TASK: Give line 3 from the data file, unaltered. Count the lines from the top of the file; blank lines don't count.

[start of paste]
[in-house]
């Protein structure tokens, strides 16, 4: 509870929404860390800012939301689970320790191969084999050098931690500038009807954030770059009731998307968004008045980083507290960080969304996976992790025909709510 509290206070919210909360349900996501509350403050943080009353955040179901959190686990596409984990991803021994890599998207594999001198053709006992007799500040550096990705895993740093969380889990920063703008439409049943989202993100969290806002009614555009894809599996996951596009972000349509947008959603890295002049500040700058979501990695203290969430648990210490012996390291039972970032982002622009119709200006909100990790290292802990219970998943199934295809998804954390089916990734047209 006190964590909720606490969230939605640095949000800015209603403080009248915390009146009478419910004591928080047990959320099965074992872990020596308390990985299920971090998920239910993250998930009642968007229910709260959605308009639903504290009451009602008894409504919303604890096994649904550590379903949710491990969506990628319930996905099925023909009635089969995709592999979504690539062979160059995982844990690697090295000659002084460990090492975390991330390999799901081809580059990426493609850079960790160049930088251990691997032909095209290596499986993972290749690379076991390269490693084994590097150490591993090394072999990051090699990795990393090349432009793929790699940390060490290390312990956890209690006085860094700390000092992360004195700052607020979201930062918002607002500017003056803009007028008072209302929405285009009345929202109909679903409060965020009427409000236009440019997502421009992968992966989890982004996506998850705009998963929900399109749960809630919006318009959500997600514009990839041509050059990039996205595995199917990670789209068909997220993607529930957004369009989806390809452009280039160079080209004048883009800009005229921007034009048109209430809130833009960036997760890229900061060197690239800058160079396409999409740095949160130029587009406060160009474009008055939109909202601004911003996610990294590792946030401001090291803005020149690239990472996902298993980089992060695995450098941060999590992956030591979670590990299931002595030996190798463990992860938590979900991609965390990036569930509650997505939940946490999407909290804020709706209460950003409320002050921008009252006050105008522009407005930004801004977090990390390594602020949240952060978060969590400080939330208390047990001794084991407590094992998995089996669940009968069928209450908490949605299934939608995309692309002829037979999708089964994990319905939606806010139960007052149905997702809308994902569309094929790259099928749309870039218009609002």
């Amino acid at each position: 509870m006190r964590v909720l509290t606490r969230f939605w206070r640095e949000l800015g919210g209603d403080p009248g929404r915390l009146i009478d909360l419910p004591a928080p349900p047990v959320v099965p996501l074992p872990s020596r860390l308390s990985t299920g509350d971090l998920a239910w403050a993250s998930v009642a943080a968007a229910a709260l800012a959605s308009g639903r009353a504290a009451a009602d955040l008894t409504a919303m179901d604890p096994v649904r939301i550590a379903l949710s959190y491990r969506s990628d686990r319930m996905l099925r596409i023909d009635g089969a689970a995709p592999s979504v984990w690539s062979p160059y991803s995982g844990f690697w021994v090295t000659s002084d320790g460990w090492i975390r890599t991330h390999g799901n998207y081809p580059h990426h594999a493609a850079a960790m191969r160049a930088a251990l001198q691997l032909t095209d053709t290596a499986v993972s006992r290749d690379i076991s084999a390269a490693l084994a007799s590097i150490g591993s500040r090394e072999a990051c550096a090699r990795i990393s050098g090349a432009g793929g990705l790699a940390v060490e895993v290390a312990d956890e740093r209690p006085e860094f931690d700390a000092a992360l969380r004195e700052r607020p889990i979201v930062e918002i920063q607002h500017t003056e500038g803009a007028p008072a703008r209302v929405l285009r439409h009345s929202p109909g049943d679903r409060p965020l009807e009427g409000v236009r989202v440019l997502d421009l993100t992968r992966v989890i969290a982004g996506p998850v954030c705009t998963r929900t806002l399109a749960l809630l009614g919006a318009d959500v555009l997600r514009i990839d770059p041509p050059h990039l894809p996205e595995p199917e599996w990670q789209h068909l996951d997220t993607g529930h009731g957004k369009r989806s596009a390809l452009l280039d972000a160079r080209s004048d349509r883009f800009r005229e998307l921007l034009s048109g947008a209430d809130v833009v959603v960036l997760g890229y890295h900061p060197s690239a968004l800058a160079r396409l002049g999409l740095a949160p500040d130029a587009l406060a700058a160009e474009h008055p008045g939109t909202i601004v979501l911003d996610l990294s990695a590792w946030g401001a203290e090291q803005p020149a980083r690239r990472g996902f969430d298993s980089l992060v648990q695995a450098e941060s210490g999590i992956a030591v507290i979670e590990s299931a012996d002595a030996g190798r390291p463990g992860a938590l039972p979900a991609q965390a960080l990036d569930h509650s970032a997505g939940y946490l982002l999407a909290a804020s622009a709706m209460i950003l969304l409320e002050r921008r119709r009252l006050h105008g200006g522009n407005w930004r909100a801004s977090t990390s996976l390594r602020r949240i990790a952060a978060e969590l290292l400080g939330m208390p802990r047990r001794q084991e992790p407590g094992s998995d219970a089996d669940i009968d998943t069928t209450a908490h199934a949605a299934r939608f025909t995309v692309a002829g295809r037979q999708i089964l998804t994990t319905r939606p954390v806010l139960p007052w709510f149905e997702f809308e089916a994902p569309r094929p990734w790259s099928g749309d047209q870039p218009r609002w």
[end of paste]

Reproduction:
């Amino acid at each position: 509870m006190r964590v909720l509290t606490r969230f939605w206070r640095e949000l800015g919210g209603d403080p009248g929404r915390l009146i009478d909360l419910p004591a928080p349900p047990v959320v099965p996501l074992p872990s020596r860390l308390s990985t299920g509350d971090l998920a239910w403050a993250s998930v009642a943080a968007a229910a709260l800012a959605s308009g639903r009353a504290a009451a009602d955040l008894t409504a919303m179901d604890p096994v649904r939301i550590a379903l949710s959190y491990r969506s990628d686990r319930m996905l099925r596409i023909d009635g089969a689970a995709p592999s979504v984990w690539s062979p160059y991803s995982g844990f690697w021994v090295t000659s002084d320790g460990w090492i975390r890599t991330h390999g799901n998207y081809p580059h990426h594999a493609a850079a960790m191969r160049a930088a251990l001198q691997l032909t095209d053709t290596a499986v993972s006992r290749d690379i076991s084999a390269a490693l084994a007799s590097i150490g591993s500040r090394e072999a990051c550096a090699r990795i990393s050098g090349a432009g793929g990705l790699a940390v060490e895993v290390a312990d956890e740093r209690p006085e860094f931690d700390a000092a992360l969380r004195e700052r607020p889990i979201v930062e918002i920063q607002h500017t003056e500038g803009a007028p008072a703008r209302v929405l285009r439409h009345s929202p109909g049943d679903r409060p965020l009807e009427g409000v236009r989202v440019l997502d421009l993100t992968r992966v989890i969290a982004g996506p998850v954030c705009t998963r929900t806002l399109a749960l809630l009614g919006a318009d959500v555009l997600r514009i990839d770059p041509p050059h990039l894809p996205e595995p199917e599996w990670q789209h068909l996951d997220t993607g529930h009731g957004k369009r989806s596009a390809l452009l280039d972000a160079r080209s004048d349509r883009f800009r005229e998307l921007l034009s048109g947008a209430d809130v833009v959603v960036l997760g890229y890295h900061p060197s690239a968004l800058a160079r396409l002049g999409l740095a949160p500040d130029a587009l406060a700058a160009e474009h008055p008045g939109t909202i601004v979501l911003d996610l990294s990695a590792w946030g401001a203290e090291q803005p020149a980083r690239r990472g996902f969430d298993s980089l992060v648990q695995a450098e941060s210490g999590i992956a030591v507290i979670e590990s299931a012996d002595a030996g190798r390291p463990g992860a938590l039972p979900a991609q965390a960080l990036d569930h509650s970032a997505g939940y946490l982002l999407a909290a804020s622009a709706m209460i950003l969304l409320e002050r921008r119709r009252l006050h105008g200006g522009n407005w930004r909100a801004s977090t990390s996976l390594r602020r949240i990790a952060a978060e969590l290292l400080g939330m208390p802990r047990r001794q084991e992790p407590g094992s998995d219970a089996d669940i009968d998943t069928t209450a908490h199934a949605a299934r939608f025909t995309v692309a002829g295809r037979q999708i089964l998804t994990t319905r939606p954390v806010l139960p007052w709510f149905e997702f809308e089916a994902p569309r094929p990734w790259s099928g749309d047209q870039p218009r609002w």